James Mosher Mustangs with Coach Thompson and CSU Mentors.

By Jannette J. Witmyer, Special to the Afro 

Overcoming a late-start to their summer season and a roster speckled with near-novice players, James Mosher Little League’s Mustangs powered through and won the Baltimore RBI Fall Championship in the 12u (12 and under) Division, besting the Bear Creek Bandits 6-3, October 23, 2021, on their opponent’s home turf. According to Mustang Head Coach Derrick Thompson, winning the championship is a far cry from the team’s previous encounter with their opponents, who won against the Mustangs with a score of 19-3 earlier in the season. But the West Baltimore team’s hard work paid off, and they are the champs.

Don’t let the acronym, RBI, fool you. It’s probably not what you think. The Baltimore Orioles RBI Program (Reviving Baseball in Inner-Cities) is a Major League Baseball league-wide initiative, “designed to promote interest in baseball and softball, increase the self-esteem of children, and encourage kids to stay in school and stay off the streets.” James Mosher Baseball was one of the original leagues to join the Oriole RBI Program. Founded in 1960, Mosher is said to be the longest continuously-operating African American youth baseball league in the U.S. 

Augmenting the hard work and dedication of the Mustang’s coaching staff, Coppin State University (CSU) Baseball’s Fall 2021 Mentoring Program also played a large part in the team’s championship success. Sponsored by the Cal Ripken Foundation, the mentorship program was created to help strengthen not only the young players’ baseball skills but their character, as well. Throughout the five-week program, the sessions included field practice and character development “chalk talks,” led by CSU coaches and players.

CSU Baseball has worked in partnership with Ripken for five years, and Head Baseball Coach Sherman Reed, Sr. is proud of the impact that his coaches and players are able to have. 

CSU Baseball mentors lead character development Chalk Talk.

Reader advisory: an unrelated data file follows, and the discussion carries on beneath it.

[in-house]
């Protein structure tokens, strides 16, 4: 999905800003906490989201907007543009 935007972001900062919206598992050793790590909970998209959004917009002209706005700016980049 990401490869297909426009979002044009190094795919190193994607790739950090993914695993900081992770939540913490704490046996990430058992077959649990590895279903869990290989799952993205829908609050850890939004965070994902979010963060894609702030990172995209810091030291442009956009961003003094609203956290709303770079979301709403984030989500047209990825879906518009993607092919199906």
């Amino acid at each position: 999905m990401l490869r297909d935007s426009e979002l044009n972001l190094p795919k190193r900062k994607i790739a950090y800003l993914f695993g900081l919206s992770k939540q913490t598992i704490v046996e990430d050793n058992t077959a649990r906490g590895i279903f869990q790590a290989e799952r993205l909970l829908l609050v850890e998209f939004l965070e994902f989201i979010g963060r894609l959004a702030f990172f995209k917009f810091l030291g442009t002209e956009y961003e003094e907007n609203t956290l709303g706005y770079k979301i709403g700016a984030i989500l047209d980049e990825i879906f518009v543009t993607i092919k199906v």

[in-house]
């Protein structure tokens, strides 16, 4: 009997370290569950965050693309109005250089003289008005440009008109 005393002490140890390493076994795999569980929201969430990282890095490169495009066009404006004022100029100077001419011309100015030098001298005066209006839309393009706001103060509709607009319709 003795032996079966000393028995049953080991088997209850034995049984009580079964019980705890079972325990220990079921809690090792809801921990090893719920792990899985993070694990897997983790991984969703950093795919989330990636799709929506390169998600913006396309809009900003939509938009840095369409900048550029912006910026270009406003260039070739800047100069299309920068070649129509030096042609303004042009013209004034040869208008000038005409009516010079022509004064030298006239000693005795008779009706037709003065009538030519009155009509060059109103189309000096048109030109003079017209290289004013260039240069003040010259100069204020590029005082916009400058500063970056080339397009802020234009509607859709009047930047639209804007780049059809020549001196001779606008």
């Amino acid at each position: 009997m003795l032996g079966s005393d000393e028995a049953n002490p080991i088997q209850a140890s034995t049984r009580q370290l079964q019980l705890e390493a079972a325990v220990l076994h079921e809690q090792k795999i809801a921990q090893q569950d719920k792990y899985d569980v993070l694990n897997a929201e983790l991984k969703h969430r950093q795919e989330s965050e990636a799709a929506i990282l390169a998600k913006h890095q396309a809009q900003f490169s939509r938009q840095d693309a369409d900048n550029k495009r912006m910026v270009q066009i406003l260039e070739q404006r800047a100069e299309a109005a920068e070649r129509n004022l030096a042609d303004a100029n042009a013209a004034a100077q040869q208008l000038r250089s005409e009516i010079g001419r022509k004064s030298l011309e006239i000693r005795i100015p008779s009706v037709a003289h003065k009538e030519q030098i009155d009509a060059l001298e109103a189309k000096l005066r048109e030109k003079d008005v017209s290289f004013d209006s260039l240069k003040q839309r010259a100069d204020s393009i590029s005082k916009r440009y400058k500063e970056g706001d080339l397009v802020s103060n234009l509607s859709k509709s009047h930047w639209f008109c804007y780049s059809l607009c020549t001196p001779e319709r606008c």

“It’s an ideal situation,” says Reed. “The idea was that the kids will be more well-rounded, over and beyond just playing baseball, and that’s the piece that only a college baseball team can lend because we want to find mentors that played the sport at the highest level. Our young men can visualize the highest level you can play to be an amateur. The next level is professional ball.”

“Then you have the instruction of the coaching staff,” he continues, “We’re giving the kids a little bit higher level instruction than most RBI teams get because we are Division-1 college baseball coaches. And we’re bringing out our talented young men to also help instruct the kids.”

Being coached by stand-out college players serves as inspiration to the young players to see the potential for developing into professional players, but the relationship with CSU also allows them to see other places that baseball can take them, like college baseball coaching. Colin Dower, the CSU Assistant Baseball Coach on whom Reed relies to oversee many of the mentoring program sessions, was once one of his players. Fresh out of Philly, Dower played baseball for Coppin, graduated, earned a master’s degree, and is now a coach.

Mustangs receiving skills instructions.

While James Mosher Little League has an active roster of over 50 engaged, adult volunteers, receiving support from CSU Baseball, the Cal Ripken Foundation, the Baltimore Orioles, and MLB by extension has provided a boost to the organization’s growth. But it’s the unbridled energy of the little league players that makes it all work.

“These little young kids are passionate about baseball. They love the game and everything about it,” Reed exclaims.

And… That’s how you become champs! 

For additional information about James Mosher Little League, visit

For additional information about Coppin State University Baseball, visit

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